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Prees Heath Report: April & May 2020

 

The Coronavirus outbreak has affected every aspect of our lives, and the reserve has been no exception. Parking vehicles on the access track to visit the reserve was prohibited for a period of time 8as the country went into lockdown, and I did not visit the reserve for 7 weeks. During that time it is reasonable to assume that all the wildlife, especially the birds, thrived in the absence of human disturbance. The track is now available again for parking, but only as far as the gates in order to ensure that large vehicles and lorries, including the emergency services, can access the two properties at the end of the track at all times. There have been instances when vehicles have been parked in places making access to the properties difficult or impossible. During the lockdown there was some fly-tipping on the reserve, and if anyone has any information about this I would be grateful if they would contact the Police – it is a serious criminal offence and anyone guilty faces a substantial fine.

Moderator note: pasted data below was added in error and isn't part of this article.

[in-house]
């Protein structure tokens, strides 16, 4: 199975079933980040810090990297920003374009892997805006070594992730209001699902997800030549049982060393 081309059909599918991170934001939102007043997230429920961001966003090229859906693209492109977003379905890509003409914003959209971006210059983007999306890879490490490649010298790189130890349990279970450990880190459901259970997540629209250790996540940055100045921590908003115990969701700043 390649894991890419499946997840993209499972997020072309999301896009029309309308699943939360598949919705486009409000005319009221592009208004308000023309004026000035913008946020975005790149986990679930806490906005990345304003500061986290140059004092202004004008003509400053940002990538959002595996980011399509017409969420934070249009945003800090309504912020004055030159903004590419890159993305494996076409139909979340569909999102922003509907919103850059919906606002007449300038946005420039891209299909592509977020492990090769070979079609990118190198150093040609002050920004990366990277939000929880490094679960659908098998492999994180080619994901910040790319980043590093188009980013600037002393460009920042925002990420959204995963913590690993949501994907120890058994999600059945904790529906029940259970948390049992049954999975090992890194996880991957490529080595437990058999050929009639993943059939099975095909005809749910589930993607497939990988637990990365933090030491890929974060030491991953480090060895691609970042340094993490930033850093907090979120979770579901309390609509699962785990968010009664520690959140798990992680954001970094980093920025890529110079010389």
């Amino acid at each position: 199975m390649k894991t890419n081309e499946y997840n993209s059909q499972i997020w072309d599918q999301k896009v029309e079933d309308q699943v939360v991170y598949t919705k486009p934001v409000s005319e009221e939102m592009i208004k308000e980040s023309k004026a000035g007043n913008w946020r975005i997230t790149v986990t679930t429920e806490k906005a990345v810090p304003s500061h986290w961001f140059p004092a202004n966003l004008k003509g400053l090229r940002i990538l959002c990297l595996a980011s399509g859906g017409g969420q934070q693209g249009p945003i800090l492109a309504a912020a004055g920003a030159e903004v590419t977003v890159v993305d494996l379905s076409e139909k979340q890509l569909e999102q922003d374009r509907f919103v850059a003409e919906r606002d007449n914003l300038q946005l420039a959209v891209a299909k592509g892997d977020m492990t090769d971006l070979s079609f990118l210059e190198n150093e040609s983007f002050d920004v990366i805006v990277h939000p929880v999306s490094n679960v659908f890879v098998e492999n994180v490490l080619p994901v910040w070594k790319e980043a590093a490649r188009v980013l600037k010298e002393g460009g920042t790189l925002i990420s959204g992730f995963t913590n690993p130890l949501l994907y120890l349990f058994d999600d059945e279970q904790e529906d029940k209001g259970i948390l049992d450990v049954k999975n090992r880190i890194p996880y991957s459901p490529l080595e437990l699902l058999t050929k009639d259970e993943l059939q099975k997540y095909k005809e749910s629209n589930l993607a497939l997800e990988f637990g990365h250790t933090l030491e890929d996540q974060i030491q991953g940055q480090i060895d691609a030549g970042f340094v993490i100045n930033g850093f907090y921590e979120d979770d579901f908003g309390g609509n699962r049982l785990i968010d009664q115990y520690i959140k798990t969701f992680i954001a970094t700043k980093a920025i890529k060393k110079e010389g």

Restrictions to keep us all safe mean that there will be no further Volunteer Work Parties or Guided Walks for the foreseeable future. Everyone who visits the reserve is advised to maintain social distancing apart from with members of their household. 

 

During the second half of May I started the weekly butterfly count, which normally starts in the first week in April. As well as reasonable numbers of butterflies, what has been evident has been the huge amount of birdsong, particularly Skylarks, Willow Warblers and Common Whitethroats. Another feature has been the fact that the reserve has not seen any rain as far as I am aware, or any significant rain, for at least two months. It all looks very parched, and we are only in May and with no appreciable rain in the forecast. Given the above average temperatures I would expect an earlier than usual emergence of Silver-studded Blues.

 

The pond continues to hold a high level of water. When we built the pond in 2009 we feared it may dry out during the summers, but this has never proved to be the case, so far. The first species of dragonfly to emerge has been the Four-spotted Chaser and now species of Hawker dragonflies have emerged earlier than usual. These two photos were taken on 29th May.

 

 

Four-spotted Chaser3

 

 

 

 

 

 Large Red Damselflies 

 

 

 

 

Stephen Lewis

 

Butterfly Conservation Volunteer Warden

 

07900 886809

 

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